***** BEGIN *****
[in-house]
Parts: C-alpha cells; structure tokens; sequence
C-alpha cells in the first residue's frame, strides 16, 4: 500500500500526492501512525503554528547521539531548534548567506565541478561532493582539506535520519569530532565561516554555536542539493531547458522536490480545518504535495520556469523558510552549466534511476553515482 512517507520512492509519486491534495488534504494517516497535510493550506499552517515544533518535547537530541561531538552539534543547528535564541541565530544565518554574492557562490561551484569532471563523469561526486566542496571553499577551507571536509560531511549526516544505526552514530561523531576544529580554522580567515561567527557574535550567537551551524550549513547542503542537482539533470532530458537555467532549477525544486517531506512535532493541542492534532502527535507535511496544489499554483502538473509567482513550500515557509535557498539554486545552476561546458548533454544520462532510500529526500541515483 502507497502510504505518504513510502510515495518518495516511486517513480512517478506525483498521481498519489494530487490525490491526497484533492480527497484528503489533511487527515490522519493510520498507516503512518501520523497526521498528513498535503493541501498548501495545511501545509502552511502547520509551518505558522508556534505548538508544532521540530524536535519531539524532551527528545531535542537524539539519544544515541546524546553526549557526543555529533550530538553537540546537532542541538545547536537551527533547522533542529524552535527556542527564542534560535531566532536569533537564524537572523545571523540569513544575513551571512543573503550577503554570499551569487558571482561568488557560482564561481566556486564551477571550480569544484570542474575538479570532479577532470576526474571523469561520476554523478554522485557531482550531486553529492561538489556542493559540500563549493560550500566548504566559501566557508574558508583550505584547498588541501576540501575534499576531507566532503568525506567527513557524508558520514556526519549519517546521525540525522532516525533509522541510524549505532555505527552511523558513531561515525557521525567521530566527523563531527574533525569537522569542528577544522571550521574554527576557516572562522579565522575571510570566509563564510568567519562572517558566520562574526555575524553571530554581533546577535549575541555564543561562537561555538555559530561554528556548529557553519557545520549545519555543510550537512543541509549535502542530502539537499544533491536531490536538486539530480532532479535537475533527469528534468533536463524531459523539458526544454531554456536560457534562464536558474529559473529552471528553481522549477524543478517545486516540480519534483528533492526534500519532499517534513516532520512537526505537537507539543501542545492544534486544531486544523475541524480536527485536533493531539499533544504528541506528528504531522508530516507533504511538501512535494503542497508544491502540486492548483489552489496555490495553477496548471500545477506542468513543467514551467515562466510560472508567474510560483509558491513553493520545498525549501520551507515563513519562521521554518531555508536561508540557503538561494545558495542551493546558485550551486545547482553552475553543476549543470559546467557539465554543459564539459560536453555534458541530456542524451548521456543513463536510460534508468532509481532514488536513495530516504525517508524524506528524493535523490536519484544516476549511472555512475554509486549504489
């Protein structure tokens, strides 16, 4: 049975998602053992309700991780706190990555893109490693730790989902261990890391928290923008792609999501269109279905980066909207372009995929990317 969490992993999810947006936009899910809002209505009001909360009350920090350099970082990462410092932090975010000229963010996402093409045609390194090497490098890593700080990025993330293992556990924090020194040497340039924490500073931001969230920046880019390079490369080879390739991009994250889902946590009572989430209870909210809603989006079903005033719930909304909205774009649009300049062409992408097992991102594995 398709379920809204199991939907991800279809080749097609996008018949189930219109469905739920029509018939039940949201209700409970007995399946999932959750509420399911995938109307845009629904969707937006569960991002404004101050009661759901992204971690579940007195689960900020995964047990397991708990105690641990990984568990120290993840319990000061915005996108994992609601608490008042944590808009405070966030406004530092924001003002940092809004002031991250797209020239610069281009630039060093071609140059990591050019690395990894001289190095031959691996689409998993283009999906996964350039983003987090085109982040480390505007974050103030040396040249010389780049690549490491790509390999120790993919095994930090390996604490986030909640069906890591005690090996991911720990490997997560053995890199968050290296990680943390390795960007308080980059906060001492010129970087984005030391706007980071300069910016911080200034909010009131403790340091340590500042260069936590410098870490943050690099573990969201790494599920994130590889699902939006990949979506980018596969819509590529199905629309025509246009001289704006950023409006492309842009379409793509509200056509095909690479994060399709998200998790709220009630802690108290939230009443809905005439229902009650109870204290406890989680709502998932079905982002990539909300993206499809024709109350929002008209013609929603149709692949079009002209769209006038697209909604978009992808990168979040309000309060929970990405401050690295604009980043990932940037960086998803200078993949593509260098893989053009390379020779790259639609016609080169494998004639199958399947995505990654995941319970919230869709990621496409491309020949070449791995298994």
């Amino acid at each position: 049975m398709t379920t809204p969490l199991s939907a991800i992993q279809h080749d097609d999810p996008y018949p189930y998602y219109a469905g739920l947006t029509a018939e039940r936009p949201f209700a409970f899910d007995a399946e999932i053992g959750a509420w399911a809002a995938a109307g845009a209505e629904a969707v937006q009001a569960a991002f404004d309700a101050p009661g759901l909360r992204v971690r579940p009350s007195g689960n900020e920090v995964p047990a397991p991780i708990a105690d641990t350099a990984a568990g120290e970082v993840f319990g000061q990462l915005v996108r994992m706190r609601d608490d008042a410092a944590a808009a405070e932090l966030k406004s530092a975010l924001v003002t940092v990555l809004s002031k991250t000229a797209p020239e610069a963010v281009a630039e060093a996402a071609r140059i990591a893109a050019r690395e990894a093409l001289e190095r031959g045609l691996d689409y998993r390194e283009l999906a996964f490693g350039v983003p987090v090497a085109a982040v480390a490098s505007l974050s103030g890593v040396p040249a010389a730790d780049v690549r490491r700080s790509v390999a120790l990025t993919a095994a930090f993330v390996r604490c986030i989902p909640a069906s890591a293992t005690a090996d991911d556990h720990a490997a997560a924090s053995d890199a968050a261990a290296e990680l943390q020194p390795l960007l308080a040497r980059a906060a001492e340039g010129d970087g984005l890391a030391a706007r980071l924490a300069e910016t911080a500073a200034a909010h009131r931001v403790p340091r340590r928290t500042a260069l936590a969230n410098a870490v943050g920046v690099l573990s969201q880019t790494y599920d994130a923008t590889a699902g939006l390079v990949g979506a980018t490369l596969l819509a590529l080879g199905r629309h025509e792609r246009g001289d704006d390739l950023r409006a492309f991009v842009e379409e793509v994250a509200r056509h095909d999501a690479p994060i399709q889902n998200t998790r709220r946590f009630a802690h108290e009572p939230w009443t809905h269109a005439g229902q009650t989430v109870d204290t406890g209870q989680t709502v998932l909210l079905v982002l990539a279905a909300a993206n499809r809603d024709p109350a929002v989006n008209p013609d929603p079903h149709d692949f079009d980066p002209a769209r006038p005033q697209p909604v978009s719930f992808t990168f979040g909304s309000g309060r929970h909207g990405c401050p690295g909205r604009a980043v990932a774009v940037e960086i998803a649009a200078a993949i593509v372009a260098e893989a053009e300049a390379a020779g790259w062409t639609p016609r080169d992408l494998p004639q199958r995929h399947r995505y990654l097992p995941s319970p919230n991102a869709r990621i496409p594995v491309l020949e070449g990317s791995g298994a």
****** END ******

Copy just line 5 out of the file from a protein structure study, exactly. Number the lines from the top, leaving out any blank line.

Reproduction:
């Amino acid at each position: 049975m398709t379920t809204p969490l199991s939907a991800i992993q279809h080749d097609d999810p996008y018949p189930y998602y219109a469905g739920l947006t029509a018939e039940r936009p949201f209700a409970f899910d007995a399946e999932i053992g959750a509420w399911a809002a995938a109307g845009a209505e629904a969707v937006q009001a569960a991002f404004d309700a101050p009661g759901l909360r992204v971690r579940p009350s007195g689960n900020e920090v995964p047990a397991p991780i708990a105690d641990t350099a990984a568990g120290e970082v993840f319990g000061q990462l915005v996108r994992m706190r609601d608490d008042a410092a944590a808009a405070e932090l966030k406004s530092a975010l924001v003002t940092v990555l809004s002031k991250t000229a797209p020239e610069a963010v281009a630039e060093a996402a071609r140059i990591a893109a050019r690395e990894a093409l001289e190095r031959g045609l691996d689409y998993r390194e283009l999906a996964f490693g350039v983003p987090v090497a085109a982040v480390a490098s505007l974050s103030g890593v040396p040249a010389a730790d780049v690549r490491r700080s790509v390999a120790l990025t993919a095994a930090f993330v390996r604490c986030i989902p909640a069906s890591a293992t005690a090996d991911d556990h720990a490997a997560a924090s053995d890199a968050a261990a290296e990680l943390q020194p390795l960007l308080a040497r980059a906060a001492e340039g010129d970087g984005l890391a030391a706007r980071l924490a300069e910016t911080a500073a200034a909010h009131r931001v403790p340091r340590r928290t500042a260069l936590a969230n410098a870490v943050g920046v690099l573990s969201q880019t790494y599920d994130a923008t590889a699902g939006l390079v990949g979506a980018t490369l596969l819509a590529l080879g199905r629309h025509e792609r246009g001289d704006d390739l950023r409006a492309f991009v842009e379409e793509v994250a509200r056509h095909d999501a690479p994060i399709q889902n998200t998790r709220r946590f009630a802690h108290e009572p939230w009443t809905h269109a005439g229902q009650t989430v109870d204290t406890g209870q989680t709502v998932l909210l079905v982002l990539a279905a909300a993206n499809r809603d024709p109350a929002v989006n008209p013609d929603p079903h149709d692949f079009d980066p002209a769209r006038p005033q697209p909604v978009s719930f992808t990168f979040g909304s309000g309060r929970h909207g990405c401050p690295g909205r604009a980043v990932a774009v940037e960086i998803a649009a200078a993949i593509v372009a260098e893989a053009e300049a390379a020779g790259w062409t639609p016609r080169d992408l494998p004639q199958r995929h399947r995505y990654l097992p995941s319970p919230n991102a869709r990621i496409p594995v491309l020949e070449g990317s791995g298994a």